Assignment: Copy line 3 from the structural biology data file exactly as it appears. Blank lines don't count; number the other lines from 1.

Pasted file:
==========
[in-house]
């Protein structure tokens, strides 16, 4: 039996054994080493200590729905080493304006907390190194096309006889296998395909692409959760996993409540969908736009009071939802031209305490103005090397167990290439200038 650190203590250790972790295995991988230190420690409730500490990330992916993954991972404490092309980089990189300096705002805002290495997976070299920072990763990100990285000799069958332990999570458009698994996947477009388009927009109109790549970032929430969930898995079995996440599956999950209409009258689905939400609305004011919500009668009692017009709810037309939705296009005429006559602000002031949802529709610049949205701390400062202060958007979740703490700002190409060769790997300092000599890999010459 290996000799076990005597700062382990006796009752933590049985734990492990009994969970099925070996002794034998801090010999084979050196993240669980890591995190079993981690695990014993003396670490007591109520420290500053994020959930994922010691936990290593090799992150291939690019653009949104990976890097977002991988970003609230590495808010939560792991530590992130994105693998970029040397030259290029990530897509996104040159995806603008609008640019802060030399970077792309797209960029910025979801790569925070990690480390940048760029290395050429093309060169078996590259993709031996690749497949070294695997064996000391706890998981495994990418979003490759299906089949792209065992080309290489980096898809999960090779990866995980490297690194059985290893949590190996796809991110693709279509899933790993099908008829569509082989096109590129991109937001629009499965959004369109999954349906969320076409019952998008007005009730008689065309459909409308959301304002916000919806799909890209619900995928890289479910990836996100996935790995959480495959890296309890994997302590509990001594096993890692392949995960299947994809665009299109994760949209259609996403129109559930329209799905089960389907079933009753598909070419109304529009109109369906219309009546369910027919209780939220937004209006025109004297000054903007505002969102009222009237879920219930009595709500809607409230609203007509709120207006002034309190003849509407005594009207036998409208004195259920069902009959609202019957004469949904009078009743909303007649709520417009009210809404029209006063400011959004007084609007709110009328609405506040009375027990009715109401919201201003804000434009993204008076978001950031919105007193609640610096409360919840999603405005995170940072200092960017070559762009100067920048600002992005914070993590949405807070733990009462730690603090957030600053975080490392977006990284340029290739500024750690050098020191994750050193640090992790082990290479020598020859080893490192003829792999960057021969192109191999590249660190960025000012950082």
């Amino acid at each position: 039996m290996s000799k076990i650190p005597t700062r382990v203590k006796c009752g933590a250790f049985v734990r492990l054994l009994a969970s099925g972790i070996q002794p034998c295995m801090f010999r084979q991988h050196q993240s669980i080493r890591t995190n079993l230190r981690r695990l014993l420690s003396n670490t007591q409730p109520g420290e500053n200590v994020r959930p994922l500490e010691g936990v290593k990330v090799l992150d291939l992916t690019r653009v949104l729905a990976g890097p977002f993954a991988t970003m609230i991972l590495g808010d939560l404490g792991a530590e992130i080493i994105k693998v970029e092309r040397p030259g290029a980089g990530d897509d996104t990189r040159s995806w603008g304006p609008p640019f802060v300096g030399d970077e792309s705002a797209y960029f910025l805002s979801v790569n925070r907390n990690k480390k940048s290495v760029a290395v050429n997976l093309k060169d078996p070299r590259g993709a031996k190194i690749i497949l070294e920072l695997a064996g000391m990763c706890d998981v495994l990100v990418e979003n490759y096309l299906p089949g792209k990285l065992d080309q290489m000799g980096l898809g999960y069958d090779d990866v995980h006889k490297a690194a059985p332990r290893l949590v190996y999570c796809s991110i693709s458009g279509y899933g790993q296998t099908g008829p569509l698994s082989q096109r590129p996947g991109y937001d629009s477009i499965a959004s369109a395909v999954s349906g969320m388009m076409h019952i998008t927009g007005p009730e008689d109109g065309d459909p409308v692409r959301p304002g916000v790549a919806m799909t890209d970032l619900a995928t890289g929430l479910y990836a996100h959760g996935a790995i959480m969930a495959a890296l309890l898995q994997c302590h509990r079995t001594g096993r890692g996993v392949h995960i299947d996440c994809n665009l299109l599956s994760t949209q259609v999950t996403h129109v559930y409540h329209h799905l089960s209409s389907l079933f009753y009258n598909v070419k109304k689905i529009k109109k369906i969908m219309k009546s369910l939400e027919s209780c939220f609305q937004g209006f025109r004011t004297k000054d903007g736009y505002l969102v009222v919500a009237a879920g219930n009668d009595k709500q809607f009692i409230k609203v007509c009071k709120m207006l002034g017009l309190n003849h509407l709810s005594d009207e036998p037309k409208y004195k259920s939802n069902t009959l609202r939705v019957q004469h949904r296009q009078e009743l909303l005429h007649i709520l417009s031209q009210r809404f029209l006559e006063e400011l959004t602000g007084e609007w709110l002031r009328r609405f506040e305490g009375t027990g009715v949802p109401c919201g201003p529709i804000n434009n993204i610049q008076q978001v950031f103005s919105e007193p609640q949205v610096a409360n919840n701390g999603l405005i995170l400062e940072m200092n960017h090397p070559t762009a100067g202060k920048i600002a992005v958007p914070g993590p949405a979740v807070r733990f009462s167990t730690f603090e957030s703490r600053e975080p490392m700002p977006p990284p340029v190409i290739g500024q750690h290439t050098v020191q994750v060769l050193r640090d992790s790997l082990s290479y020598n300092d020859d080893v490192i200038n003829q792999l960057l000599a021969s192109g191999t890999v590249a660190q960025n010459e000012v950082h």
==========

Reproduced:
């Amino acid at each position: 039996m290996s000799k076990i650190p005597t700062r382990v203590k006796c009752g933590a250790f049985v734990r492990l054994l009994a969970s099925g972790i070996q002794p034998c295995m801090f010999r084979q991988h050196q993240s669980i080493r890591t995190n079993l230190r981690r695990l014993l420690s003396n670490t007591q409730p109520g420290e500053n200590v994020r959930p994922l500490e010691g936990v290593k990330v090799l992150d291939l992916t690019r653009v949104l729905a990976g890097p977002f993954a991988t970003m609230i991972l590495g808010d939560l404490g792991a530590e992130i080493i994105k693998v970029e092309r040397p030259g290029a980089g990530d897509d996104t990189r040159s995806w603008g304006p609008p640019f802060v300096g030399d970077e792309s705002a797209y960029f910025l805002s979801v790569n925070r907390n990690k480390k940048s290495v760029a290395v050429n997976l093309k060169d078996p070299r590259g993709a031996k190194i690749i497949l070294e920072l695997a064996g000391m990763c706890d998981v495994l990100v990418e979003n490759y096309l299906p089949g792209k990285l065992d080309q290489m000799g980096l898809g999960y069958d090779d990866v995980h006889k490297a690194a059985p332990r290893l949590v190996y999570c796809s991110i693709s458009g279509y899933g790993q296998t099908g008829p569509l698994s082989q096109r590129p996947g991109y937001d629009s477009i499965a959004s369109a395909v999954s349906g969320m388009m076409h019952i998008t927009g007005p009730e008689d109109g065309d459909p409308v692409r959301p304002g916000v790549a919806m799909t890209d970032l619900a995928t890289g929430l479910y990836a996100h959760g996935a790995i959480m969930a495959a890296l309890l898995q994997c302590h509990r079995t001594g096993r890692g996993v392949h995960i299947d996440c994809n665009l299109l599956s994760t949209q259609v999950t996403h129109v559930y409540h329209h799905l089960s209409s389907l079933f009753y009258n598909v070419k109304k689905i529009k109109k369906i969908m219309k009546s369910l939400e027919s209780c939220f609305q937004g209006f025109r004011t004297k000054d903007g736009y505002l969102v009222v919500a009237a879920g219930n009668d009595k709500q809607f009692i409230k609203v007509c009071k709120m207006l002034g017009l309190n003849h509407l709810s005594d009207e036998p037309k409208y004195k259920s939802n069902t009959l609202r939705v019957q004469h949904r296009q009078e009743l909303l005429h007649i709520l417009s031209q009210r809404f029209l006559e006063e400011l959004t602000g007084e609007w709110l002031r009328r609405f506040e305490g009375t027990g009715v949802p109401c919201g201003p529709i804000n434009n993204i610049q008076q978001v950031f103005s919105e007193p609640q949205v610096a409360n919840n701390g999603l405005i995170l400062e940072m200092n960017h090397p070559t762009a100067g202060k920048i600002a992005v958007p914070g993590p949405a979740v807070r733990f009462s167990t730690f603090e957030s703490r600053e975080p490392m700002p977006p990284p340029v190409i290739g500024q750690h290439t050098v020191q994750v060769l050193r640090d992790s790997l082990s290479y020598n300092d020859d080893v490192i200038n003829q792999l960057l000599a021969s192109g191999t890999v590249a660190q960025n010459e000012v950082h």